When a stock or index gets very oversold, as measured by the 13-week RSI indicator applied to a weekly chart, it becomes more common to see at least a 50% retracement and a bit more even. A 'bit' more being an 1/8th more (12%) or so. Or 'so' is often just a few percentage points more than 62%, so that it ends up being around a 66% retracement. I'm going to show chart examples of a 'fibonacci' 62% retracement in SPX and the Nasdaq Composite (COMP) to date and a retracement to date of 66%, which is the case with the Dow 30 (INDU).

The rule of thumb on retracements and the reason that they are so useful in trading is that once a 38% retracement is EXCEEDED, we can take as our next upside objective a retracement that would equal a 50% recovery move. If there is more than a 50% retracement, I look for a 62% retracement or a little bit more; i.e., 66%. When a retracement exceeds 66% of the prior decline, then it becomes a reasonable expectation that the rebound could carry all the way back to the prior high; i.e., a 100 percent retracement.

Once one of these retracement levels is reached and the stock or index starts to stall and seem unable to make further upside progress, we have to figure that further upside progress may not happen. Moreover, patterns like a 'key' downside reversal, which is a new high for the move or close to a new high, followed by a Close under the prior day's Low, which is especially telling as a top indication as happened yesterday in COMP.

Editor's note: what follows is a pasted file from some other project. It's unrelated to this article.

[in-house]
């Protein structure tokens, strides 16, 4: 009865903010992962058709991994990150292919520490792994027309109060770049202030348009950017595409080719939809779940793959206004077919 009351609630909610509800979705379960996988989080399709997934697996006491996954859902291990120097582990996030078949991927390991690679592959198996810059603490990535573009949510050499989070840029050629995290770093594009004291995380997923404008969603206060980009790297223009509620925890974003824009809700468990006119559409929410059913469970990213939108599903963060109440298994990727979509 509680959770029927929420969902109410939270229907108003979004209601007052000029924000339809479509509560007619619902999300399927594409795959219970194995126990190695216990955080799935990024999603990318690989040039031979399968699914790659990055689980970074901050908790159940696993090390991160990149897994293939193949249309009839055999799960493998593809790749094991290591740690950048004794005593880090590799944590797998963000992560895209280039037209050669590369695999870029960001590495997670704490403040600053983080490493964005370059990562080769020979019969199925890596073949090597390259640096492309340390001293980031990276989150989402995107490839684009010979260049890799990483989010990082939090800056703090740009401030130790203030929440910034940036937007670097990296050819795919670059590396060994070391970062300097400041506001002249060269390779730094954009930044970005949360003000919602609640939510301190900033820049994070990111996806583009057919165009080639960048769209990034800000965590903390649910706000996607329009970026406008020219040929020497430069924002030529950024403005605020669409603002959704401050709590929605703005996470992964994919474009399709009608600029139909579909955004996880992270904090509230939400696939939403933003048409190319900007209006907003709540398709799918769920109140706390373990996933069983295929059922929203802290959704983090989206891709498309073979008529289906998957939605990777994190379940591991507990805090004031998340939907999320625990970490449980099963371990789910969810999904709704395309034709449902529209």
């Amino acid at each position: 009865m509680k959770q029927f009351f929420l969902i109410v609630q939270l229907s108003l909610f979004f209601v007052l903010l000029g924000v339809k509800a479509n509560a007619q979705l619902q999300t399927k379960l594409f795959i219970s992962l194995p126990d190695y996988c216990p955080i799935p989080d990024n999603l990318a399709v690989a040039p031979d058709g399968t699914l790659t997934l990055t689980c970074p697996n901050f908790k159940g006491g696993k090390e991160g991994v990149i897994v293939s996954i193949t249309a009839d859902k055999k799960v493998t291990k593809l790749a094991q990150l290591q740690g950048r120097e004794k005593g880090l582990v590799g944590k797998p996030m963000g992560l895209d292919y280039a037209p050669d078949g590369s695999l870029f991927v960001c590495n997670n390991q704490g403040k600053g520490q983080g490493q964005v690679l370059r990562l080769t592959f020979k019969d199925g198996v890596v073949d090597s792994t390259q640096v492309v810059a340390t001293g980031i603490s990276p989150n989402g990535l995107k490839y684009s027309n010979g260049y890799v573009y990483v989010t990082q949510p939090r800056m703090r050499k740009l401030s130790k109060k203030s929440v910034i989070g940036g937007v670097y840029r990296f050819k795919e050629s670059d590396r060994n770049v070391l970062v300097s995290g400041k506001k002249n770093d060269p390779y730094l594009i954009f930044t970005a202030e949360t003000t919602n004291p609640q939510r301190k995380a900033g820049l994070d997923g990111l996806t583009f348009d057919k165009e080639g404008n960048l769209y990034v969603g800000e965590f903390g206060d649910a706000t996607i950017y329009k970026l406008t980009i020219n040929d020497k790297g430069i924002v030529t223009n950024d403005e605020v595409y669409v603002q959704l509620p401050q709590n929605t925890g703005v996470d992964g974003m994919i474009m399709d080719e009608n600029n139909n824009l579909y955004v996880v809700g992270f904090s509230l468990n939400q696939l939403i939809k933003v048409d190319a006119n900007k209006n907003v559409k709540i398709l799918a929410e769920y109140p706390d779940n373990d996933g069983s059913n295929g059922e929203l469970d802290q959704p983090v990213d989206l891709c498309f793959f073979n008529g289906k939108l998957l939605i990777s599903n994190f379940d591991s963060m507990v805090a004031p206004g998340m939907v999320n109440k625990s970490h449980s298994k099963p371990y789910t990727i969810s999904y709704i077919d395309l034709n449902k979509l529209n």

Now, I have made the bullish technical case and wrote last week in this space about 4 bullish patterns that were associated with an intermediate-term rally or rally prospects; or, even chart patterns that could be construed as making the case that SPX and NDX hit long-term lows at their last major bottoms; i.e., they 'held' their long term up trendlines. I should also note that trendlines can be a little tricky in the sense that they can be drawn with varying degrees of variance and interpretation.

Retracements are quite objective. A starting point is either the all-time high, or the high at the start of the last major down leg, and an end (measuring) point is the absolute low. I generally use the intraday (or intraweek) highs and lows, versus the Close only high or low. A level that is half way (a 50% retracement) between those two points is clear-cut. Either a recovery rally makes it to that point or beyond, or doesn't.